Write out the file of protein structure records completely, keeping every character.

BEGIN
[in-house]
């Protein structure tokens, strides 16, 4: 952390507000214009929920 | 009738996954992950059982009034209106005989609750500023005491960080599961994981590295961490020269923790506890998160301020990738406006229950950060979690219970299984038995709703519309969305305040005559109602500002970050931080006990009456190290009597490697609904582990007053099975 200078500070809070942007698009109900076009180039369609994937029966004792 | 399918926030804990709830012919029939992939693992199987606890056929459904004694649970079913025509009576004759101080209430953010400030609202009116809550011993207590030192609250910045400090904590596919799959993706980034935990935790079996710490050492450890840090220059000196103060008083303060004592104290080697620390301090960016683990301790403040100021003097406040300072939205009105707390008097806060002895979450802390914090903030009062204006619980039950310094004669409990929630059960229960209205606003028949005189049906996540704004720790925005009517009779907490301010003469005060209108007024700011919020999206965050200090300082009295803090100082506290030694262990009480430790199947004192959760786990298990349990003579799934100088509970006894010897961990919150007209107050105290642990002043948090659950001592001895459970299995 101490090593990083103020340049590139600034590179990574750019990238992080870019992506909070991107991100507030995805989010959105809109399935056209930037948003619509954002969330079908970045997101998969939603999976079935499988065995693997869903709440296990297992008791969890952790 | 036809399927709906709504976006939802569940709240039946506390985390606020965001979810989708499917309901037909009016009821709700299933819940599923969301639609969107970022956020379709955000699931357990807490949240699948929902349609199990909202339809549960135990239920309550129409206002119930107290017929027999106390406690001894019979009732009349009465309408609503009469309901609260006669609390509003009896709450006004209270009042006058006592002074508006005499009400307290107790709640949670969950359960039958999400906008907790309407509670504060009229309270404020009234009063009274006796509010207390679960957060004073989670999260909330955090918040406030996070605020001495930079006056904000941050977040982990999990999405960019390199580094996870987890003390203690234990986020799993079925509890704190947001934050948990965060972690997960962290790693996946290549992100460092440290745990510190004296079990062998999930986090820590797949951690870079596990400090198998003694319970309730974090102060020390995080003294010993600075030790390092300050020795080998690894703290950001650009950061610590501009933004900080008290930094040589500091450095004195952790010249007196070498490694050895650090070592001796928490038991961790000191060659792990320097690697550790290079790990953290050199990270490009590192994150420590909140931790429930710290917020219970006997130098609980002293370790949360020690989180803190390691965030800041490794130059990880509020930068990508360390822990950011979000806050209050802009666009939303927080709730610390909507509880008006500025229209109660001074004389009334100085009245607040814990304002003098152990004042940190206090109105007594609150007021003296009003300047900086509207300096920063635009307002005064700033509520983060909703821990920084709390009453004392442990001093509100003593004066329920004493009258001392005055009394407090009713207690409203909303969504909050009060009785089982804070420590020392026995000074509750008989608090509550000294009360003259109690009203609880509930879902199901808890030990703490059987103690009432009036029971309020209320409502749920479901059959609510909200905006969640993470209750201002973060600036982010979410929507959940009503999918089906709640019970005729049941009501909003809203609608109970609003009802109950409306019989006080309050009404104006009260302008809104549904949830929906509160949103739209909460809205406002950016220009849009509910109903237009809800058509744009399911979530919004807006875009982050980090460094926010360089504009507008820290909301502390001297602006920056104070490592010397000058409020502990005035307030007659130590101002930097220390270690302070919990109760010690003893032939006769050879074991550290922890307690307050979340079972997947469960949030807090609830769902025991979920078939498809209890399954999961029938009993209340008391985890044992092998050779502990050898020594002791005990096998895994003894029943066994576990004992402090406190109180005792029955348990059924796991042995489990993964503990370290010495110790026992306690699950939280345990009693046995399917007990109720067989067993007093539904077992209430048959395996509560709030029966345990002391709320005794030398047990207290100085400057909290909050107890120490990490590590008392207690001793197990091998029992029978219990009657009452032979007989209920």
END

[in-house]
């Protein structure tokens, strides 16, 4: 952390507000214009929920 | 009738996954992950059982009034209106005989609750500023005491960080599961994981590295961490020269923790506890998160301020990738406006229950950060979690219970299984038995709703519309969305305040005559109602500002970050931080006990009456190290009597490697609904582990007053099975 200078500070809070942007698009109900076009180039369609994937029966004792 | 399918926030804990709830012919029939992939693992199987606890056929459904004694649970079913025509009576004759101080209430953010400030609202009116809550011993207590030192609250910045400090904590596919799959993706980034935990935790079996710490050492450890840090220059000196103060008083303060004592104290080697620390301090960016683990301790403040100021003097406040300072939205009105707390008097806060002895979450802390914090903030009062204006619980039950310094004669409990929630059960229960209205606003028949005189049906996540704004720790925005009517009779907490301010003469005060209108007024700011919020999206965050200090300082009295803090100082506290030694262990009480430790199947004192959760786990298990349990003579799934100088509970006894010897961990919150007209107050105290642990002043948090659950001592001895459970299995 101490090593990083103020340049590139600034590179990574750019990238992080870019992506909070991107991100507030995805989010959105809109399935056209930037948003619509954002969330079908970045997101998969939603999976079935499988065995693997869903709440296990297992008791969890952790 | 036809399927709906709504976006939802569940709240039946506390985390606020965001979810989708499917309901037909009016009821709700299933819940599923969301639609969107970022956020379709955000699931357990807490949240699948929902349609199990909202339809549960135990239920309550129409206002119930107290017929027999106390406690001894019979009732009349009465309408609503009469309901609260006669609390509003009896709450006004209270009042006058006592002074508006005499009400307290107790709640949670969950359960039958999400906008907790309407509670504060009229309270404020009234009063009274006796509010207390679960957060004073989670999260909330955090918040406030996070605020001495930079006056904000941050977040982990999990999405960019390199580094996870987890003390203690234990986020799993079925509890704190947001934050948990965060972690997960962290790693996946290549992100460092440290745990510190004296079990062998999930986090820590797949951690870079596990400090198998003694319970309730974090102060020390995080003294010993600075030790390092300050020795080998690894703290950001650009950061610590501009933004900080008290930094040589500091450095004195952790010249007196070498490694050895650090070592001796928490038991961790000191060659792990320097690697550790290079790990953290050199990270490009590192994150420590909140931790429930710290917020219970006997130098609980002293370790949360020690989180803190390691965030800041490794130059990880509020930068990508360390822990950011979000806050209050802009666009939303927080709730610390909507509880008006500025229209109660001074004389009334100085009245607040814990304002003098152990004042940190206090109105007594609150007021003296009003300047900086509207300096920063635009307002005064700033509520983060909703821990920084709390009453004392442990001093509100003593004066329920004493009258001392005055009394407090009713207690409203909303969504909050009060009785089982804070420590020392026995000074509750008989608090509550000294009360003259109690009203609880509930879902199901808890030990703490059987103690009432009036029971309020209320409502749920479901059959609510909200905006969640993470209750201002973060600036982010979410929507959940009503999918089906709640019970005729049941009501909003809203609608109970609003009802109950409306019989006080309050009404104006009260302008809104549904949830929906509160949103739209909460809205406002950016220009849009509910109903237009809800058509744009399911979530919004807006875009982050980090460094926010360089504009507008820290909301502390001297602006920056104070490592010397000058409020502990005035307030007659130590101002930097220390270690302070919990109760010690003893032939006769050879074991550290922890307690307050979340079972997947469960949030807090609830769902025991979920078939498809209890399954999961029938009993209340008391985890044992092998050779502990050898020594002791005990096998895994003894029943066994576990004992402090406190109180005792029955348990059924796991042995489990993964503990370290010495110790026992306690699950939280345990009693046995399917007990109720067989067993007093539904077992209430048959395996509560709030029966345990002391709320005794030398047990207290100085400057909290909050107890120490990490590590008392207690001793197990091998029992029978219990009657009452032979007989209920």